The Kellys were mostly self-sufficient. Their farm produced many goods for the local market. They raised vegetables, sugar cane and tobacco. The farm raised hogs, cattle, and sheep, producing wool and flax for clothing. They sold much of the cloth in bulk, but also created wonderful clothing - including two dresses worn by the First Lady of Tennessee at the Governor’s Ball. During the last 70 years, milk, butter and eggs provided the main income of the Kellys still living in the house. Compared to the large plantations of West Tennessee, this operation was small, but in the context of the rugged Cumberland Mountains this was more than a fair-sized farm.

After three generations of Kellys, the house was occupied by four sisters and their brother. These Kelly sisters left the house doors open, encouraging children to come inside, to hear stories and grasp artifacts. Ultimately they planted the seed of local historical awareness and community stewardship, which persists to this day.

With the passing of Lilly Kelly, the last Kelly to live in the house, the house was sold at auction. Over the last 30 years, the house has become a victim of neglect. Foundations are all that remains of many of the outbuildings, including the general store and Post Office. Creeping vines and deteriorating foundations have taken their toll. Intrusive, though reversible, modern alterations are visible throughout the house as well. The house has spent years on the lists of threatened historical places including the “East Tennessee Endangered Eight” list presented annually by the East Tennessee Preservation Alliance of Knoxville and the Tennessee Preservation Trust’s “Ten in Tennessee Endangered Property List Program.”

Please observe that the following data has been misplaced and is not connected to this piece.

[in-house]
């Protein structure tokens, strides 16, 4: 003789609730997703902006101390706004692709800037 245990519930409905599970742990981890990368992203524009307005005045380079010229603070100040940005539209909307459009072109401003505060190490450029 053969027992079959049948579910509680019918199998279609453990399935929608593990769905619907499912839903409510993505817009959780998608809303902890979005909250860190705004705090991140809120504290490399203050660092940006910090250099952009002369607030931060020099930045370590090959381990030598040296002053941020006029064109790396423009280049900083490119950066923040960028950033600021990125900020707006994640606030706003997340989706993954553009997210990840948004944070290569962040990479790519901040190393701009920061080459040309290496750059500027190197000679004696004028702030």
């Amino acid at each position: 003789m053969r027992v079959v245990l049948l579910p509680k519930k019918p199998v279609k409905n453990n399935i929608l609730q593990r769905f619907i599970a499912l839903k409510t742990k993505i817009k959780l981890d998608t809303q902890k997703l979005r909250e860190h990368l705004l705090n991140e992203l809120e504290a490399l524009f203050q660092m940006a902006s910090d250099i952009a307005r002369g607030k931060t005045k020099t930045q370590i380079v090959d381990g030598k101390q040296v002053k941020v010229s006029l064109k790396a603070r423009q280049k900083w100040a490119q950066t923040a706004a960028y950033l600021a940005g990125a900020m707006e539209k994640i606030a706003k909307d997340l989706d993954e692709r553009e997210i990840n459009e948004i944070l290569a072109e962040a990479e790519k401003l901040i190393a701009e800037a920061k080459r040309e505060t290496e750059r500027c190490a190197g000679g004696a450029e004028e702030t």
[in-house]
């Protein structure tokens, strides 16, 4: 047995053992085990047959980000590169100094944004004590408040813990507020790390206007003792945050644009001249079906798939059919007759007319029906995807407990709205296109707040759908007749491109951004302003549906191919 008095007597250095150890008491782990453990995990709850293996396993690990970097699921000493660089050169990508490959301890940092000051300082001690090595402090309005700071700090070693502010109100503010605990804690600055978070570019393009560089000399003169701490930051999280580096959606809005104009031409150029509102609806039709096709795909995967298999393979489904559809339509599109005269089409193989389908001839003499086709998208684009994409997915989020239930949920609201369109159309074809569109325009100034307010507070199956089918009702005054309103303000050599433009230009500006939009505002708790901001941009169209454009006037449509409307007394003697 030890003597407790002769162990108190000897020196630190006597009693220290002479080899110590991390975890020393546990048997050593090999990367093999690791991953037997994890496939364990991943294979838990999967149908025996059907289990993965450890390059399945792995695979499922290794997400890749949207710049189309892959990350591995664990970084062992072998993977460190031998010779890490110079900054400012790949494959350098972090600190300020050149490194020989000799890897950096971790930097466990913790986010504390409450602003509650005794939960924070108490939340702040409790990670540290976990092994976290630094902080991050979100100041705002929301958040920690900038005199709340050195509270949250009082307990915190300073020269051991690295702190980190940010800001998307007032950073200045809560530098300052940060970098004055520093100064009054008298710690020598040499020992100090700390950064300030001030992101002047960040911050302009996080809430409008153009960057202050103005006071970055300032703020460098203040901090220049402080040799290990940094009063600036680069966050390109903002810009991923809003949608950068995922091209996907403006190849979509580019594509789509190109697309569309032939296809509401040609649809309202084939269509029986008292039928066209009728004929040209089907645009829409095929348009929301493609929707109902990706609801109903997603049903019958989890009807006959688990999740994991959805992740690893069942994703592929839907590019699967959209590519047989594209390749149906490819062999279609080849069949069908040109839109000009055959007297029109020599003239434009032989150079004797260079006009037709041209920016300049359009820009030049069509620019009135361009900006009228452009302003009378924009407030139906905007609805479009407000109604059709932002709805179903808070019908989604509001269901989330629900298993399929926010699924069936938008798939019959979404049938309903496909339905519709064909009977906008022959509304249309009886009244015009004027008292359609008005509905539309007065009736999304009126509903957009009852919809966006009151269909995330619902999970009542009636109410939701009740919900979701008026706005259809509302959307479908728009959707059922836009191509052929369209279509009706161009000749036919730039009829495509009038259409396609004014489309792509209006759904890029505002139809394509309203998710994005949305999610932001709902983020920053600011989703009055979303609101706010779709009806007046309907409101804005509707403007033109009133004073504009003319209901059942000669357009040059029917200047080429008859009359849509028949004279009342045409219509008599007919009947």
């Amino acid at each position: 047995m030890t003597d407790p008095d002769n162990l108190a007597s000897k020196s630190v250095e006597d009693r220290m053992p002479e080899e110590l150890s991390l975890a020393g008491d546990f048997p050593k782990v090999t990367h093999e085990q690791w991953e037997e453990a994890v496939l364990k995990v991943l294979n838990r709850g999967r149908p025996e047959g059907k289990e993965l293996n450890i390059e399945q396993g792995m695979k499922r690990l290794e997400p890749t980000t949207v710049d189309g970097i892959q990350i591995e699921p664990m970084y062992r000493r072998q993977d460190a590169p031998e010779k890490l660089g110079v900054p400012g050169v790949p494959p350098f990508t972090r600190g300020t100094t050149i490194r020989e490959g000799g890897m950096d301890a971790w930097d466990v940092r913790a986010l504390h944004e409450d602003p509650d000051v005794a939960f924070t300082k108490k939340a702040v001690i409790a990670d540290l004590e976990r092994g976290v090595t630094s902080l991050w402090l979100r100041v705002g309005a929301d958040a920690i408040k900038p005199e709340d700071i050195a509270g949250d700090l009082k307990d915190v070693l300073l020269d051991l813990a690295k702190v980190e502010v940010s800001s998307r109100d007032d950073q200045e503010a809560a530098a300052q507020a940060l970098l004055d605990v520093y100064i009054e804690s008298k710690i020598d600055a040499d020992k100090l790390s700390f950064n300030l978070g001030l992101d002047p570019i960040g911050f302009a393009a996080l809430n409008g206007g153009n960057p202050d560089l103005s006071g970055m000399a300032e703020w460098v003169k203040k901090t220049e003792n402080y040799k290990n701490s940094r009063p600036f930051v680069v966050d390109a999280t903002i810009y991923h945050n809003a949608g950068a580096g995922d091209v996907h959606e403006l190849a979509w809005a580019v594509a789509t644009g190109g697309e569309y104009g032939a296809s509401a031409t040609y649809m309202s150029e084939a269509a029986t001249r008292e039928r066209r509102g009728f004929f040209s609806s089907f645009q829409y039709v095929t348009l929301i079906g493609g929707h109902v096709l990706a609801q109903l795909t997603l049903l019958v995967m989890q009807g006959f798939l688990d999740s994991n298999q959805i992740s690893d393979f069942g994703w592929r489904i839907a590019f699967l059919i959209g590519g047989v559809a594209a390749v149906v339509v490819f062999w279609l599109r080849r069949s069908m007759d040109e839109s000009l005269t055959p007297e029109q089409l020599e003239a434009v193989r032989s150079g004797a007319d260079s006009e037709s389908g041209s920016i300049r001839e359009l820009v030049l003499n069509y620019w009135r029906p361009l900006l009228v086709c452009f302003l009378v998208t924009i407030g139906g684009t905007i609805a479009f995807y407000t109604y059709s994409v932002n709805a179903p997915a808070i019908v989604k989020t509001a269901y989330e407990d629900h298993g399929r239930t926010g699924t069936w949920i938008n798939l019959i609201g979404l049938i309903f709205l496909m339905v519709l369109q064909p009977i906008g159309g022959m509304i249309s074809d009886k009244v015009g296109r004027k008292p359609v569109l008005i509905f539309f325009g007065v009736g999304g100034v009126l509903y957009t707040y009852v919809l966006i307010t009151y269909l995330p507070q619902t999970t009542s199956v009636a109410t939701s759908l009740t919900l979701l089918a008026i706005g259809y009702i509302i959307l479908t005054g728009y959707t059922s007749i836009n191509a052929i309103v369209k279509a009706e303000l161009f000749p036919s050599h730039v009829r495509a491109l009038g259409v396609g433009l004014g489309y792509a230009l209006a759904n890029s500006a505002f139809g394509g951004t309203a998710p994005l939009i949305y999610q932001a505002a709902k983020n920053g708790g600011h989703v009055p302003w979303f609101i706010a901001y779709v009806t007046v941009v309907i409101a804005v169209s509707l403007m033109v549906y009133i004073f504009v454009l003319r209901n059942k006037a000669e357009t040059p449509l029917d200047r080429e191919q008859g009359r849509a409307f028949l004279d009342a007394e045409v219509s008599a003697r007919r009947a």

The future is not as bleak for the house as the recent past was; today, the house is owned by the state of Tennessee and is part of Frozen Head State Park and Natural Area. With the help of the park service and support of local organizations, efforts are currently underway, not only to save the house from dilapidation, but to restore it in hopes of it one day becoming a living history site.

Read more on Frozen Head State Park’s website www.tnstateparks.com/about/parks/frozen-head.
Read more about endangered properties on the Knox Heritage website www.knoxheritage.org and the Tennessee Preservation Trust website www.tennesseepreservationtrust.org.

Joe Nowotarski is a park ranger at Frozen Head State Park in Wartburg.